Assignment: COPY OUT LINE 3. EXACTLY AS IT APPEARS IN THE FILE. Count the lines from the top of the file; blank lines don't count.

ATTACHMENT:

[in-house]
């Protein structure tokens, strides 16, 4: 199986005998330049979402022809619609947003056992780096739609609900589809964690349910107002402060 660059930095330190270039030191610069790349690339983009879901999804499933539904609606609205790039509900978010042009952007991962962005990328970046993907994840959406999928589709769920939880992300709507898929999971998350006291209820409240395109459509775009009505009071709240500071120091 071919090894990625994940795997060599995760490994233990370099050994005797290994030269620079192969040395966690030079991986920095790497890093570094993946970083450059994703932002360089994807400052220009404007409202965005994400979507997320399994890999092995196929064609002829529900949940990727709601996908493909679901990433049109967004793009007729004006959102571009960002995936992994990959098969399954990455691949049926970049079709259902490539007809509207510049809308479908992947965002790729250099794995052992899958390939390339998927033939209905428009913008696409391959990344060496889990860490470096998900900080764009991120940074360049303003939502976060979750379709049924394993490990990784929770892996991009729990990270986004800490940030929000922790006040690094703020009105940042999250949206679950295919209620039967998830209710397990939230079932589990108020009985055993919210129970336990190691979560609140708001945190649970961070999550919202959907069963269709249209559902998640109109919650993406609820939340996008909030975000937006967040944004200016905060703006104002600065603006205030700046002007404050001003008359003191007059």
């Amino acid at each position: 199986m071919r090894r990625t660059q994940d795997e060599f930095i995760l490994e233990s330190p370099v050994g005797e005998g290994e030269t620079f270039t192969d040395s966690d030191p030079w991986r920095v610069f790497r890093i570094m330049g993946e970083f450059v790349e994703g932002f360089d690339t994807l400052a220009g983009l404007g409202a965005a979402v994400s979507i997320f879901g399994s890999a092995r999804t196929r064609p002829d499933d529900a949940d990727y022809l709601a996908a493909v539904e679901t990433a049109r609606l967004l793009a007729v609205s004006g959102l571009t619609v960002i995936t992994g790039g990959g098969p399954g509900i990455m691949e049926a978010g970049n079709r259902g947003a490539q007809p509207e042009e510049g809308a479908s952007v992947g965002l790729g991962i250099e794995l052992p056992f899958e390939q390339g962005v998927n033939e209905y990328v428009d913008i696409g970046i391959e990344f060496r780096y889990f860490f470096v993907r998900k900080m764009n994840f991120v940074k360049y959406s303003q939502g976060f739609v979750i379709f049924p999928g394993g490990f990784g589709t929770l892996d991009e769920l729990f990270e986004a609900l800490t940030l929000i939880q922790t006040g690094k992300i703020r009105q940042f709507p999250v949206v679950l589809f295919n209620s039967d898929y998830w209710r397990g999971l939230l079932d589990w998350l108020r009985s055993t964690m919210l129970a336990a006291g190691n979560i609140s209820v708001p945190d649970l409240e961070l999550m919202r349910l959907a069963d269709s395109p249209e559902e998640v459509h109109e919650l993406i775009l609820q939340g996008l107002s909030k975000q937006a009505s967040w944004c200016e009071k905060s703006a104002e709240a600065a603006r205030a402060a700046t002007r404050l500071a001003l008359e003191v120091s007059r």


């Amino acid at each position: 199986m071919r090894r990625t660059q994940d795997e060599f930095i995760l490994e233990s330190p370099v050994g005797e005998g290994e030269t620079f270039t192969d040395s966690d030191p030079w991986r920095v610069f790497r890093i570094m330049g993946e970083f450059v790349e994703g932002f360089d690339t994807l400052a220009g983009l404007g409202a965005a979402v994400s979507i997320f879901g399994s890999a092995r999804t196929r064609p002829d499933d529900a949940d990727y022809l709601a996908a493909v539904e679901t990433a049109r609606l967004l793009a007729v609205s004006g959102l571009t619609v960002i995936t992994g790039g990959g098969p399954g509900i990455m691949e049926a978010g970049n079709r259902g947003a490539q007809p509207e042009e510049g809308a479908s952007v992947g965002l790729g991962i250099e794995l052992p056992f899958e390939q390339g962005v998927n033939e209905y990328v428009d913008i696409g970046i391959e990344f060496r780096y889990f860490f470096v993907r998900k900080m764009n994840f991120v940074k360049y959406s303003q939502g976060f739609v979750i379709f049924p999928g394993g490990f990784g589709t929770l892996d991009e769920l729990f990270e986004a609900l800490t940030l929000i939880q922790t006040g690094k992300i703020r009105q940042f709507p999250v949206v679950l589809f295919n209620s039967d898929y998830w209710r397990g999971l939230l079932d589990w998350l108020r009985s055993t964690m919210l129970a336990a006291g190691n979560i609140s209820v708001p945190d649970l409240e961070l999550m919202r349910l959907a069963d269709s395109p249209e559902e998640v459509h109109e919650l993406i775009l609820q939340g996008l107002s909030k975000q937006a009505s967040w944004c200016e009071k905060s703006a104002e709240a600065a603006r205030a402060a700046t002007r404050l500071a001003l008359e003191v120091s007059r």